Colin Angle

So the distributor lift, typically we have one distributor per region. So that number of distributors is not so much an indicator of growth. If we work to go into a new market, we would look to distributors to add a distributor in that region. More typically if you look at how many doors are we in, same store sales growth and in Asia, certainly we have operations in China, in Japan, in Korea, in Taiwan and so that you shouldn’t be expecting significant increases on that because we do not currently have, we are not currently incubating new regions in Asia. We are focused on building out China and continuing to develop the markets we are in.

Brian Ruttenbur - CRT Capital

Okay and then the last question I have is on your core growth, X-evolution growth year-over-year, can you help me out? I calculate around 17% internal growth X-evolution. Is that the right ballpark?

Colin Angle

That’s the right ballpark.

Operator

Thank you. Our next question comes from Jim Ricchiuti from Needham & Company. Please go ahead.

Jim Ricchiuti - Needham & Company

Would you expect to have large scale distribution of Braava in the U.S. and EMEA by Q4?

Colin Angle

Yes.

Jim Ricchiuti - Needham & Company

Colin could you little bit talk about the potential launch or expansion of Braava in Asia?

Colin Angle

It is something that we are looking at. Your expectations for rollout in Asia should be more focused on late Q4 or more appropriately into 2014. So it's something that's again better to do right than quickly and so that trying to make sure we are positioning in a way that the customers are most receptive, what we're testing now.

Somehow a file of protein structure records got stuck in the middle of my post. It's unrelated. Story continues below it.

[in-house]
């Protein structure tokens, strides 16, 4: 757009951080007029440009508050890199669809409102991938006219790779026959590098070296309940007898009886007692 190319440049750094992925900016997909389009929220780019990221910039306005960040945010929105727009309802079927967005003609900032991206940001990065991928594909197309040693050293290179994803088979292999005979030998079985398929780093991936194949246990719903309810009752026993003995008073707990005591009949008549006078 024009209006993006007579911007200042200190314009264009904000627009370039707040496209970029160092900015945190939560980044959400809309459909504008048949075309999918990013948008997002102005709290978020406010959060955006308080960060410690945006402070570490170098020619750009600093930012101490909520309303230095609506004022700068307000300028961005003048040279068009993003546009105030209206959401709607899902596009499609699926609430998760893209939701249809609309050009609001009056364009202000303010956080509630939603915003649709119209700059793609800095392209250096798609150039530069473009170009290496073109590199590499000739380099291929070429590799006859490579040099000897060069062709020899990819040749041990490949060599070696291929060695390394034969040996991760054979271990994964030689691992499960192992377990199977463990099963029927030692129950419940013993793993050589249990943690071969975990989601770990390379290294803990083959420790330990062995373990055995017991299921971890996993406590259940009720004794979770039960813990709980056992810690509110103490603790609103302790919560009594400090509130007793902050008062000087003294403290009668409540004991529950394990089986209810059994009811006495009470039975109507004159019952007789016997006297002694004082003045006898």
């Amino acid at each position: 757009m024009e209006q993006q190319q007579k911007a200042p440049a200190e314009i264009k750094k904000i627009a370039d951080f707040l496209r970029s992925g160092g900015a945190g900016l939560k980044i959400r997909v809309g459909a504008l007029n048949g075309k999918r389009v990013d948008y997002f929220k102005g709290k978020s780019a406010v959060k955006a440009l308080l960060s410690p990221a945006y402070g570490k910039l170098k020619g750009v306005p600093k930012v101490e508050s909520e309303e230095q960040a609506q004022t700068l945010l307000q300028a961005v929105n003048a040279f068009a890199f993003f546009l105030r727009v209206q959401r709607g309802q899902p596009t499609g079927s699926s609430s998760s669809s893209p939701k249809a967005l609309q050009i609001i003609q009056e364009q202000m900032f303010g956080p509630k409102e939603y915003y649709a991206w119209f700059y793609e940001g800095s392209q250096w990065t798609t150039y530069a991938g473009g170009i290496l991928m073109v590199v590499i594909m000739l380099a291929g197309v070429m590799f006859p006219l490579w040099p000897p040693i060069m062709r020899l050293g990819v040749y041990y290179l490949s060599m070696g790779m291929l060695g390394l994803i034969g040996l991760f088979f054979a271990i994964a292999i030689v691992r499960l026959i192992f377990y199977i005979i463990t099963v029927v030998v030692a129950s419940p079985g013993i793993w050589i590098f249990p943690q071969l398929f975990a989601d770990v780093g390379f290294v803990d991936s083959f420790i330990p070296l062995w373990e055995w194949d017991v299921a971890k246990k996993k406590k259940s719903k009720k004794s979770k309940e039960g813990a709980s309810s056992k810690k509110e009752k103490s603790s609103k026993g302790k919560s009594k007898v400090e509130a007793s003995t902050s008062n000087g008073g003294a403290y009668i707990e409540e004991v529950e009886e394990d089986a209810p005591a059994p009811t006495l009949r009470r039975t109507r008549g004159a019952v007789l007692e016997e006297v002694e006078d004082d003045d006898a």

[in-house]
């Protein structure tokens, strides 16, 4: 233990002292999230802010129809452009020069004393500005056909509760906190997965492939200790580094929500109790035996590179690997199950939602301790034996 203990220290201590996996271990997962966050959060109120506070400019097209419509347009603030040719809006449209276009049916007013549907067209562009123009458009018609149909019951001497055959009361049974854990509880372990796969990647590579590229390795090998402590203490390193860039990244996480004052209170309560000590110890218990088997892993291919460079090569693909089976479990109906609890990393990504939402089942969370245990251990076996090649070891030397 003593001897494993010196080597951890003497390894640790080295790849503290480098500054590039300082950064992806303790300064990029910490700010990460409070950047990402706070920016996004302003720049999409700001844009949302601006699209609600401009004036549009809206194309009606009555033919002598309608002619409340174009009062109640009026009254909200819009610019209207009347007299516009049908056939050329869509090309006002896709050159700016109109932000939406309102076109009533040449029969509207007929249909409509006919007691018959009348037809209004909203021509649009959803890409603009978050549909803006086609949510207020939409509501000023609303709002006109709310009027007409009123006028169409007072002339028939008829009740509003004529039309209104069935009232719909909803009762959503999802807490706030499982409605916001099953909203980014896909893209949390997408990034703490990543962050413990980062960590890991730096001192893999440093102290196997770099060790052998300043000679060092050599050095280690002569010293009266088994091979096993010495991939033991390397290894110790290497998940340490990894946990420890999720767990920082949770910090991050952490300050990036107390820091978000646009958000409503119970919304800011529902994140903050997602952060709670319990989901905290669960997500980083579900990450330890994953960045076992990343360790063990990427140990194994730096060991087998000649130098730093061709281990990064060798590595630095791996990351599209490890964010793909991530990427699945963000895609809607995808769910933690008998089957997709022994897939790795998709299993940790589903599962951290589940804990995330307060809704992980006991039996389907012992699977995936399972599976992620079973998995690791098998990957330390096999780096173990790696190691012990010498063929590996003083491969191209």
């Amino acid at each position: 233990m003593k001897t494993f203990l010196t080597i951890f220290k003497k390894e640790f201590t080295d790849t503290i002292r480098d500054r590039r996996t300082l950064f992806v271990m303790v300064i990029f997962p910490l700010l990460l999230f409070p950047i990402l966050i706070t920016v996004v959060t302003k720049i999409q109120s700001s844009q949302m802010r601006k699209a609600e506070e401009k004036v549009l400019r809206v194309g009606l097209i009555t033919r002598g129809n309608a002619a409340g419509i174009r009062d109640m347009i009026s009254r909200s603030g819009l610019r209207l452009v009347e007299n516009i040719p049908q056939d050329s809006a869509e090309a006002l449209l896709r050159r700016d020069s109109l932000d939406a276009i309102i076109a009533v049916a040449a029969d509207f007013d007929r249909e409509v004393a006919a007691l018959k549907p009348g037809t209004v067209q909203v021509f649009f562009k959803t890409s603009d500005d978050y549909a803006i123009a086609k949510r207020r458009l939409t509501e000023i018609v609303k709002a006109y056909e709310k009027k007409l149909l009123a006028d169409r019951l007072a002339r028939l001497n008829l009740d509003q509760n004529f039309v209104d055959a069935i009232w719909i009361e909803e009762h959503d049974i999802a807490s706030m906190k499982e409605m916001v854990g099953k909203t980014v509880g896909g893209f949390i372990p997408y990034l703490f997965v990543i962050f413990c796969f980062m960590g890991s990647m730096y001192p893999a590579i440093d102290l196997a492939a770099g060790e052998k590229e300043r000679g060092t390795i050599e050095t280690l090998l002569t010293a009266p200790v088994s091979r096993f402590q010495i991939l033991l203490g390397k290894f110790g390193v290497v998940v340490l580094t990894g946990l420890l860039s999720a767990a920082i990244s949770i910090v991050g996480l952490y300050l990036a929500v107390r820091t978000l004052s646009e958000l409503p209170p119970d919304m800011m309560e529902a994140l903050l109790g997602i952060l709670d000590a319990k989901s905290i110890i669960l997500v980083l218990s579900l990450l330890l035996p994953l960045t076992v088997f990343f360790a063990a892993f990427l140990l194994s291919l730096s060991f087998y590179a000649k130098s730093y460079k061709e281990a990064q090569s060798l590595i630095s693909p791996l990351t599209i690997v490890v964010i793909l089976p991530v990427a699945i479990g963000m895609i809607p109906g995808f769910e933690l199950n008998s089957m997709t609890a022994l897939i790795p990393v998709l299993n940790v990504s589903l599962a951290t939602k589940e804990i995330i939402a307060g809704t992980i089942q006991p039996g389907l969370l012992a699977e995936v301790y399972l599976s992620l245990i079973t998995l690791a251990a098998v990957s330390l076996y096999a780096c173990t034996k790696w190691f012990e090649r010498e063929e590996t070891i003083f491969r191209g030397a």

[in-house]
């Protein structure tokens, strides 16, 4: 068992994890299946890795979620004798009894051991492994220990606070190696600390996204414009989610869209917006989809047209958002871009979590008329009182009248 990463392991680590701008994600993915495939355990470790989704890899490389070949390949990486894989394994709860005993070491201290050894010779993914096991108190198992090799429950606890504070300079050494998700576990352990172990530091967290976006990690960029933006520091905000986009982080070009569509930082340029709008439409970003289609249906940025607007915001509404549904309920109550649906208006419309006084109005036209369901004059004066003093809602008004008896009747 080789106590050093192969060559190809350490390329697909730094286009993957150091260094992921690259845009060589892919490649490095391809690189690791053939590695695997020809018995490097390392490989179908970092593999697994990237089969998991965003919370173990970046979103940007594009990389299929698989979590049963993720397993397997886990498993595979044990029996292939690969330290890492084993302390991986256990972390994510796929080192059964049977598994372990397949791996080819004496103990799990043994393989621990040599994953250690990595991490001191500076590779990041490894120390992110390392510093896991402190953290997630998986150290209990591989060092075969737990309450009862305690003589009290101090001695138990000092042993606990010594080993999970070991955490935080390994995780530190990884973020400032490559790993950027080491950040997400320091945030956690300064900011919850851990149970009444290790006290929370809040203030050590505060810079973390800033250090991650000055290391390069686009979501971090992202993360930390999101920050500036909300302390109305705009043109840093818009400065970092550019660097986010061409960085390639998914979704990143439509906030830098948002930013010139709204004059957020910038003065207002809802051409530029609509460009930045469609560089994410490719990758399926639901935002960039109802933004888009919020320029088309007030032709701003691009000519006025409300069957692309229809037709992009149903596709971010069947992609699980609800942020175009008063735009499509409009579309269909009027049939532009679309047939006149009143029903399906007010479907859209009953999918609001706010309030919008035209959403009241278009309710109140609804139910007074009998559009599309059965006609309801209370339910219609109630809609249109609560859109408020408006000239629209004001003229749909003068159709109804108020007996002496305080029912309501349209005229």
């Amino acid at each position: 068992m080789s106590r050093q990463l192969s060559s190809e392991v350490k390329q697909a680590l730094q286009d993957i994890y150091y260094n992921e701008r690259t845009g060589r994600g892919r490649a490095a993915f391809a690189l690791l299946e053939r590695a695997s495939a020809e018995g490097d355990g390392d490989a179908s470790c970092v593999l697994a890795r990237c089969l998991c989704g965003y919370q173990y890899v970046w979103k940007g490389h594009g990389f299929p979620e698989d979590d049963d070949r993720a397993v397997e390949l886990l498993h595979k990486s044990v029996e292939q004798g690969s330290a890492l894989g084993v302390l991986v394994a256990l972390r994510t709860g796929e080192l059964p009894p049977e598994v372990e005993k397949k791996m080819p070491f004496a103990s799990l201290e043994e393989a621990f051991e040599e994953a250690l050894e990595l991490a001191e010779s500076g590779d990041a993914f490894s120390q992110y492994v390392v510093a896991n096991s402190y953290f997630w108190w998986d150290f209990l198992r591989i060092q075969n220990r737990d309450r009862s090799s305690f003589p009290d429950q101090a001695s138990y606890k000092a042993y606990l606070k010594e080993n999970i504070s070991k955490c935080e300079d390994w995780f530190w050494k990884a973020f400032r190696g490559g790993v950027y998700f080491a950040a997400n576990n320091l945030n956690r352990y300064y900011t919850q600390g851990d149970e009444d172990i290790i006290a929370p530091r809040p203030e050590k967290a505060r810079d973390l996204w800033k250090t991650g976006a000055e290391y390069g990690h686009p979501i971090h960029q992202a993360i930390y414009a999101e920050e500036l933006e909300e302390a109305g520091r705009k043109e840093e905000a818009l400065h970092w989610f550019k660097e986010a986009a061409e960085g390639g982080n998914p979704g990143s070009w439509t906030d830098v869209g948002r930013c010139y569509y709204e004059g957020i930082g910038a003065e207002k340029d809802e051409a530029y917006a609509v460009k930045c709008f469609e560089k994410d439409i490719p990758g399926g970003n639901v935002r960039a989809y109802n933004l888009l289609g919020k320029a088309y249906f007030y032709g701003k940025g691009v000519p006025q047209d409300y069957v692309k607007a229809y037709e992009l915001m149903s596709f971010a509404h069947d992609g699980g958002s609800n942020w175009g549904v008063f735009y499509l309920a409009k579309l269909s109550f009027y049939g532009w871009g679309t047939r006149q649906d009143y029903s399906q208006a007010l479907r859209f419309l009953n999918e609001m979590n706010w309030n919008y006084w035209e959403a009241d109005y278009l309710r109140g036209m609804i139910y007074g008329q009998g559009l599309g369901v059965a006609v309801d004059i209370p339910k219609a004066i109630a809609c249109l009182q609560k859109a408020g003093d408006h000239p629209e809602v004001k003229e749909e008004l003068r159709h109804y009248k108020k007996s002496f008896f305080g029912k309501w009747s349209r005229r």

Jim Ricchiuti - Needham & Company

And would you give an update on how the consumer business is progressing in Latin America?

Colin Angle

It is still slow. Again we had a couple of restarts there and what I would say is expectation is that it remains non-material through the balance of the year.

Jim Ricchiuti - Needham & Company

Okay, one final question, again relating to the Home business. I wonder if you could talk about how the revenues or how sales of the non-Roomba, non-Braava product; how are the other products doing in the portfolio?

Colin Angle

They are definitely contributing. After Roomba you have got Scooba which we have recently launched the new model and continue to improve the existing models and have not yet thrown a large marketing campaign against it. So we view that as a future growth area. So for 2014 we may put more marketing energy against Scooba. So that's an underutilized asset in our portfolio.

Looj is sort of a more minor part, but we think that based on consumer reviews coming back from some real enthusiasts associated with Looj that again, that is an opportunity for growth in 2014 as well if we can create the distribution relations to get that on the shelf.

So definitely nothing compared to the levels of revenue driven by Roomba but some pretty interesting things we have in our portfolio as the Company continues to grow and continues to improve its profitability. With Braava rolled out, we have got again a lot to work with to drive future growth.

That concludes our second quarter earnings call. So we appreciate your support and look forward to talking with you again in October to discuss Q3 results.

Operator

Thank you. That concludes the call. Participants may now disconnect.